Coin Values Moving with Precious Metals: Up-Dated 10/18/2021: Gold $1762 | Silver $23.15
Three Cent Silver Value - Small in Size - Large in Value
From rare dates, to condition, to finding the "O" mint mark. Detecting and understanding all of these leads to an accurate three cent silver value. Follow the step by step approach and discover how much they are worth.
Steps Leading to Value:
- Step 1: Date - Mint Mark and Variety - Accurately identify dates, variety, and the lone mint mark of three cent silver pieces.
- Step 2: Grading Condition - Special attention is given to grading condition, necessary to an accurate value.
- Step 3: Special Qualities - Identify the positives adding to collectible status and appeal.
Viewing the value table; a large range is evident. Identify where on the chart your coin is listed by proceeding through the steps.
The above are wholesale coin values. Computed from dealer's price lists and auction records with various mark-up factors figured in. They reflect closely the value you would expect to receive when selling. Note: Variations in value do occur subject to subtle grading points, collector demands and dealer needs.
Note: In 1873 a few coins were minted in "Proof" condition only, dated 1873. A special minting process is used to produce a proof coin, different from a regular strike intended for circulation. These proof coins where distributed to collectors.
Step 1: | Date and Mintmark Plus Variety are Identified
Your old 3 cent silver piece is an unusual denomination minted for circulation a short 22 years beginning in 1851 and ending in 1872. Within these years, three small changes to the design were made.
3-Cent Silver Variety I: 1851 to 1853
A large six-pointed star with the US shield within is the main device of the obverse. These small silver coins featured on the reverse a Roman numeral III within the letter C and thirteen stars.
Variety I enjoyed the largest numbers produced. From 1851 to 1853 over 36 million struck, it is the plentiful variety surviving today. These are well received and many are collected as type examples of this unique denomination of silver US coinage.
3-Cent Silver Variety II: 1854 to 1858
Two additional lines were added to the star's border in 1854 enlarging the overall star and shield design. Added to the reverse is an olive branch above the Roman numeral III. Below three arrows tied with a ribbon fill the design within the large "C".
The Type II design saw a total production just short of 5 million pieces. Although far fewer remain, overall demand allows affordable values to many collectors. A Type II collection of three cent silvers represents and set of scarce coins.
3-Cent Silver Variety III: 1859 to 1872
A very minor change to design was the removal of one outer line of the star and shield design. Now, two distinct lines border the outer edge of the star. The reverse is the same, leaving a prominent Roman numeral III, olive branch and three arrows with the large "C".
The big change setting the variety 1859 to 1872 apart is very low mintages. Just over 1.5 million for the entire variety. Early years of the variety; 1859 to 1862 mintages were ample and survivors exits to day. Beginning in 1863 few were minted, few released into circulation and very few survive. All 1863 to 1872 3 cent silvers are rare and seldom seen in the market.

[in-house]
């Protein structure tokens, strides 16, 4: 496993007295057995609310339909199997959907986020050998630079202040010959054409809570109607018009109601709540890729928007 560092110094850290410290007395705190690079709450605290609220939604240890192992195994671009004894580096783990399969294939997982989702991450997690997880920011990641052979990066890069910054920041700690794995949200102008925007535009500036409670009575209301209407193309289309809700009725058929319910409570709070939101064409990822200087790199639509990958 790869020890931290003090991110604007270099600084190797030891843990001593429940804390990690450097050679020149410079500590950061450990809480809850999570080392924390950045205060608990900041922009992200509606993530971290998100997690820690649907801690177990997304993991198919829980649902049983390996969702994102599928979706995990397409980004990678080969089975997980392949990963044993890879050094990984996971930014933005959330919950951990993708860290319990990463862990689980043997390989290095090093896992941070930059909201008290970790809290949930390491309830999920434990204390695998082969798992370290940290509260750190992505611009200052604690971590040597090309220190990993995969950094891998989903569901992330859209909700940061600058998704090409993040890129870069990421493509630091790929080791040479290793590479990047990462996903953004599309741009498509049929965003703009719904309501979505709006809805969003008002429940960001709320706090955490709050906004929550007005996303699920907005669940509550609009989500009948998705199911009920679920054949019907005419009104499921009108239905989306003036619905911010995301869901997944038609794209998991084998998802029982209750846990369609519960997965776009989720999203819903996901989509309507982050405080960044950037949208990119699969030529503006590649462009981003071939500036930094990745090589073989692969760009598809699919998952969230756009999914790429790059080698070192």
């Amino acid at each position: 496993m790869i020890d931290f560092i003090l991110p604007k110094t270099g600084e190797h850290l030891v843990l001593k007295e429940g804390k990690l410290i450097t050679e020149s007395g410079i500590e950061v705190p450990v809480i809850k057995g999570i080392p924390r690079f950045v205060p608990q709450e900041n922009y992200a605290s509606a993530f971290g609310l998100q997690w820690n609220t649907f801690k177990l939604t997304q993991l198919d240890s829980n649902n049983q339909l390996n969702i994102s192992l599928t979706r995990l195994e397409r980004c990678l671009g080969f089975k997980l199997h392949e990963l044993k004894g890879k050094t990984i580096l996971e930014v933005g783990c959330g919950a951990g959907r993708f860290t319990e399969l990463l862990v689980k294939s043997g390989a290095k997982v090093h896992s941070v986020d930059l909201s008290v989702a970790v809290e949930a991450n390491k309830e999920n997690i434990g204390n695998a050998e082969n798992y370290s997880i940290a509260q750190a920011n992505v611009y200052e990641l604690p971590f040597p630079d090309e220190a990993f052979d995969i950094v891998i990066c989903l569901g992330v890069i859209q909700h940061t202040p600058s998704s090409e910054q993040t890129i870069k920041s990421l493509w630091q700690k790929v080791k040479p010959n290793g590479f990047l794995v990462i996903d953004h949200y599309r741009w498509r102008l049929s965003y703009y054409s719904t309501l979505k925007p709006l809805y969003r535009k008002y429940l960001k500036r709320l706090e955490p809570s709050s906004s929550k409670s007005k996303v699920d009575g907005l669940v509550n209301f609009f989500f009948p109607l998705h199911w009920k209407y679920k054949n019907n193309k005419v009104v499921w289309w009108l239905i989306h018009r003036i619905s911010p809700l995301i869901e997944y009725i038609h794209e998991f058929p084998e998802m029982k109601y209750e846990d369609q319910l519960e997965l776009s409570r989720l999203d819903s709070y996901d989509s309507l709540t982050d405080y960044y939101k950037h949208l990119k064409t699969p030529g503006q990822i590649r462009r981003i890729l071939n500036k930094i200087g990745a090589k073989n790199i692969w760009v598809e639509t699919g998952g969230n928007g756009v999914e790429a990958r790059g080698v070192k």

1851 Only Year with a Mint Mark Variety
New Orleans mint struck 3-cent silver pieces in one year only; 1851. All other production of the denomination was at the Philadelphia mint.
Look to the reverse of the coin to identify this issue. New Orleans placed an "O" mintmark just in front of the large C.
Popular with collectors best describes the 1851-O. Almost three quarter million were minted and are available today in a range of conditions and value points. The only mint marked issue of the series and first year of issue of the series combine to place the coin high in desirability.
Step 2: | Grading Condition | Judging Grade Compared to Standards
A close and careful examination of your three-cent silver piece often leads to discovering a higher value. The reason is the condition of your coin. Finding a higher condition coin happens more often than finding a rare date.
Three Cent Silver Value is Conditional
Collectors and dealers are willing to pay a premium for better condition coins. Compare your coins to the grading images below and determine their "Grade", a key element to three cent silver value.
Set up a work space including a lamp as a single light source. Tilting and rotating a coin's surface under this light allows small details to highlight and appear. Small areas are brought closer with magnification.
Although many factors go into grading coins, some of the major highlights are...
In "Extremely Fine" condition three cent silvers are very boldly detailed. A lesser condition "Fine" example is obviously worn but pleasing. However, in "Good" condition the coin is recognizable, although, heavy wear has removed much of the design.
Mint State Grade: Three Cent Silver
Obverse: Features Identifying Mint State Grade: No wear to the surface is a key defining element to grading a three-cent piece in mint state - uncirculated condition.
Ridges from the points of the star towards the shield are high in elevation. Smoothing of mint luster happens quickly in this area when a coin circulates. Luster, a fine grain texture remains on these star ridges helping confirm no wear to the surface.
Frame of the center shield is next inspected for any evidence of wear. Look along the entire frame, especially where it meets at the top, signs of wear become evident as a different texture to the original minting luster.
At the very ends of the star points, these remain as minted with no smoothing to their surface, helping identify a mint state coin.
Reverse: Features Identifying Mint State Grade: Look closely at the surface of the Roman numeral three. From top to bottom of this feature an unbroken luster remains on coins with no wear.